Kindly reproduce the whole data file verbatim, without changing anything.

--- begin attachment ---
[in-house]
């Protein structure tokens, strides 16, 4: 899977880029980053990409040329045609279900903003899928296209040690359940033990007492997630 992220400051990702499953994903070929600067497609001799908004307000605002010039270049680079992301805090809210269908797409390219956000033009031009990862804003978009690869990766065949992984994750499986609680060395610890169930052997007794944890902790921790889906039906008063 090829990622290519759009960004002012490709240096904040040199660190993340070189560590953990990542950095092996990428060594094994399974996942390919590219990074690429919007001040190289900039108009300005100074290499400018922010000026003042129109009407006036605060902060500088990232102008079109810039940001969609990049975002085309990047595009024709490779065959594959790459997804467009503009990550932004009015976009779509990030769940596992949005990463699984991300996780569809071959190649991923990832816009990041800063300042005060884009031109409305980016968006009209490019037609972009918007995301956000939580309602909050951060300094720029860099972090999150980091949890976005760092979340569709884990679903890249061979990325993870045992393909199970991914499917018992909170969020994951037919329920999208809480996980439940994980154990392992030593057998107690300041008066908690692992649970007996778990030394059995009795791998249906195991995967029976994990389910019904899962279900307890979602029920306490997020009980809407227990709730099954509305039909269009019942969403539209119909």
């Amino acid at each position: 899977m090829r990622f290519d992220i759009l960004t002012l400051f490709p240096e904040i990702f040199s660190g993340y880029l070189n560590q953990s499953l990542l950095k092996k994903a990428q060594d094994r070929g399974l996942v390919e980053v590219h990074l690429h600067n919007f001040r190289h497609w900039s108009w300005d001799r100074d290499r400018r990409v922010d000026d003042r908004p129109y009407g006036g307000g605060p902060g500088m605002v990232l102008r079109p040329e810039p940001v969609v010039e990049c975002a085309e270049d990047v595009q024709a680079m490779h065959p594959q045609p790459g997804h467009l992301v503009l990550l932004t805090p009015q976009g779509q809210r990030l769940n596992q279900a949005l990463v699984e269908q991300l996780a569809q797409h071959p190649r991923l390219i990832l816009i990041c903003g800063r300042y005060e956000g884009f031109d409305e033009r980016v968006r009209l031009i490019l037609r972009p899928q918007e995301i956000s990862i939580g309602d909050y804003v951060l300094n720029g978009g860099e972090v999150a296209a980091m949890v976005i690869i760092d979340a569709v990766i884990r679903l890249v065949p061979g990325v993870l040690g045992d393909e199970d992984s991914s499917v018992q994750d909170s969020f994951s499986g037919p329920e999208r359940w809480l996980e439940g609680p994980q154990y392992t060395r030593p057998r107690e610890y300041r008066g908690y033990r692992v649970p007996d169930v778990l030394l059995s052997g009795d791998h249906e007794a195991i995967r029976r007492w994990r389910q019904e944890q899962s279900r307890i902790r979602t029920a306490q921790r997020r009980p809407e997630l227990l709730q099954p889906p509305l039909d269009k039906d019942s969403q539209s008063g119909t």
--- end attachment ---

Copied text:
[in-house]
């Protein structure tokens, strides 16, 4: 899977880029980053990409040329045609279900903003899928296209040690359940033990007492997630 992220400051990702499953994903070929600067497609001799908004307000605002010039270049680079992301805090809210269908797409390219956000033009031009990862804003978009690869990766065949992984994750499986609680060395610890169930052997007794944890902790921790889906039906008063 090829990622290519759009960004002012490709240096904040040199660190993340070189560590953990990542950095092996990428060594094994399974996942390919590219990074690429919007001040190289900039108009300005100074290499400018922010000026003042129109009407006036605060902060500088990232102008079109810039940001969609990049975002085309990047595009024709490779065959594959790459997804467009503009990550932004009015976009779509990030769940596992949005990463699984991300996780569809071959190649991923990832816009990041800063300042005060884009031109409305980016968006009209490019037609972009918007995301956000939580309602909050951060300094720029860099972090999150980091949890976005760092979340569709884990679903890249061979990325993870045992393909199970991914499917018992909170969020994951037919329920999208809480996980439940994980154990392992030593057998107690300041008066908690692992649970007996778990030394059995009795791998249906195991995967029976994990389910019904899962279900307890979602029920306490997020009980809407227990709730099954509305039909269009019942969403539209119909």
């Amino acid at each position: 899977m090829r990622f290519d992220i759009l960004t002012l400051f490709p240096e904040i990702f040199s660190g993340y880029l070189n560590q953990s499953l990542l950095k092996k994903a990428q060594d094994r070929g399974l996942v390919e980053v590219h990074l690429h600067n919007f001040r190289h497609w900039s108009w300005d001799r100074d290499r400018r990409v922010d000026d003042r908004p129109y009407g006036g307000g605060p902060g500088m605002v990232l102008r079109p040329e810039p940001v969609v010039e990049c975002a085309e270049d990047v595009q024709a680079m490779h065959p594959q045609p790459g997804h467009l992301v503009l990550l932004t805090p009015q976009g779509q809210r990030l769940n596992q279900a949005l990463v699984e269908q991300l996780a569809q797409h071959p190649r991923l390219i990832l816009i990041c903003g800063r300042y005060e956000g884009f031109d409305e033009r980016v968006r009209l031009i490019l037609r972009p899928q918007e995301i956000s990862i939580g309602d909050y804003v951060l300094n720029g978009g860099e972090v999150a296209a980091m949890v976005i690869i760092d979340a569709v990766i884990r679903l890249v065949p061979g990325v993870l040690g045992d393909e199970d992984s991914s499917v018992q994750d909170s969020f994951s499986g037919p329920e999208r359940w809480l996980e439940g609680p994980q154990y392992t060395r030593p057998r107690e610890y300041r008066g908690y033990r692992v649970p007996d169930v778990l030394l059995s052997g009795d791998h249906e007794a195991i995967r029976r007492w994990r389910q019904e944890q899962s279900r307890i902790r979602t029920a306490q921790r997020r009980p809407e997630l227990l709730q099954p889906p509305l039909d269009k039906d019942s969403q539209s008063g119909t």